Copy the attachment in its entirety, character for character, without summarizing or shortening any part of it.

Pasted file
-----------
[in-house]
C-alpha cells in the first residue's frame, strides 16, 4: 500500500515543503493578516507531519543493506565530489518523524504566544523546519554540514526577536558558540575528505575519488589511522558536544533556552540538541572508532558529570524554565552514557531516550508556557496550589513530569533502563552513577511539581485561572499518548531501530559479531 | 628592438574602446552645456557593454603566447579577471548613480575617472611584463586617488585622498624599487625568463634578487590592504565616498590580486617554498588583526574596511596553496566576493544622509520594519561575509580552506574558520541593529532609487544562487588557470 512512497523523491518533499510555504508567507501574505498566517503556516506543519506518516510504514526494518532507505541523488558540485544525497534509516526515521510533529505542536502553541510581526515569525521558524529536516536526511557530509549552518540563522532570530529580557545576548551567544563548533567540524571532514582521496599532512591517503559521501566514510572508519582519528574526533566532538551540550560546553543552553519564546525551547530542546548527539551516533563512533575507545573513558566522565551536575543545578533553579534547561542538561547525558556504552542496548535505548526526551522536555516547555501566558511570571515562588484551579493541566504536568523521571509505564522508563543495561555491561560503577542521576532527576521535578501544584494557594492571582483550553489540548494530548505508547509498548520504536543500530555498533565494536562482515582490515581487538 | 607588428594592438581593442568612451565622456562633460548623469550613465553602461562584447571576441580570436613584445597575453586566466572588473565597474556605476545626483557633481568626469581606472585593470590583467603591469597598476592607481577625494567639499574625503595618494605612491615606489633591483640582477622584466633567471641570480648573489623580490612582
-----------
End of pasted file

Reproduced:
[in-house]
C-alpha cells in the first residue's frame, strides 16, 4: 500500500515543503493578516507531519543493506565530489518523524504566544523546519554540514526577536558558540575528505575519488589511522558536544533556552540538541572508532558529570524554565552514557531516550508556557496550589513530569533502563552513577511539581485561572499518548531501530559479531 | 628592438574602446552645456557593454603566447579577471548613480575617472611584463586617488585622498624599487625568463634578487590592504565616498590580486617554498588583526574596511596553496566576493544622509520594519561575509580552506574558520541593529532609487544562487588557470 512512497523523491518533499510555504508567507501574505498566517503556516506543519506518516510504514526494518532507505541523488558540485544525497534509516526515521510533529505542536502553541510581526515569525521558524529536516536526511557530509549552518540563522532570530529580557545576548551567544563548533567540524571532514582521496599532512591517503559521501566514510572508519582519528574526533566532538551540550560546553543552553519564546525551547530542546548527539551516533563512533575507545573513558566522565551536575543545578533553579534547561542538561547525558556504552542496548535505548526526551522536555516547555501566558511570571515562588484551579493541566504536568523521571509505564522508563543495561555491561560503577542521576532527576521535578501544584494557594492571582483550553489540548494530548505508547509498548520504536543500530555498533565494536562482515582490515581487538 | 607588428594592438581593442568612451565622456562633460548623469550613465553602461562584447571576441580570436613584445597575453586566466572588473565597474556605476545626483557633481568626469581606472585593470590583467603591469597598476592607481577625494567639499574625503595618494605612491615606489633591483640582477622584466633567471641570480648573489623580490612582